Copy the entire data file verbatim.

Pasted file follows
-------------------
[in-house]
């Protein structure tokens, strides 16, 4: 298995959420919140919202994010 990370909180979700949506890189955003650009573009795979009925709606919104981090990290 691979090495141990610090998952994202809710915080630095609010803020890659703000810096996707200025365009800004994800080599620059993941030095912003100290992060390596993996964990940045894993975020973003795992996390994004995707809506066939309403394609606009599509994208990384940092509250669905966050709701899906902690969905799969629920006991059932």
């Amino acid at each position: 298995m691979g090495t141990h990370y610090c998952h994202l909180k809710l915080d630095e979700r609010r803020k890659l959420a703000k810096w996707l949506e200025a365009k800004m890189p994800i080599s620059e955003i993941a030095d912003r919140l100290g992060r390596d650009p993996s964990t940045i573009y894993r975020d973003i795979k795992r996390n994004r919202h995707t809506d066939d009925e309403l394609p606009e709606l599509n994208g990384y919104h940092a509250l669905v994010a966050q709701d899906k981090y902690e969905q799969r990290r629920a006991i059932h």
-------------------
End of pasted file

[in-house]
């Protein structure tokens, strides 16, 4: 298995959420919140919202994010 990370909180979700949506890189955003650009573009795979009925709606919104981090990290 691979090495141990610090998952994202809710915080630095609010803020890659703000810096996707200025365009800004994800080599620059993941030095912003100290992060390596993996964990940045894993975020973003795992996390994004995707809506066939309403394609606009599509994208990384940092509250669905966050709701899906902690969905799969629920006991059932």
């Amino acid at each position: 298995m691979g090495t141990h990370y610090c998952h994202l909180k809710l915080d630095e979700r609010r803020k890659l959420a703000k810096w996707l949506e200025a365009k800004m890189p994800i080599s620059e955003i993941a030095d912003r919140l100290g992060r390596d650009p993996s964990t940045i573009y894993r975020d973003i795979k795992r996390n994004r919202h995707t809506d066939d009925e309403l394609p606009e709606l599509n994208g990384y919104h940092a509250l669905v994010a966050q709701d899906k981090y902690e969905q799969r990290r629920a006991i059932h």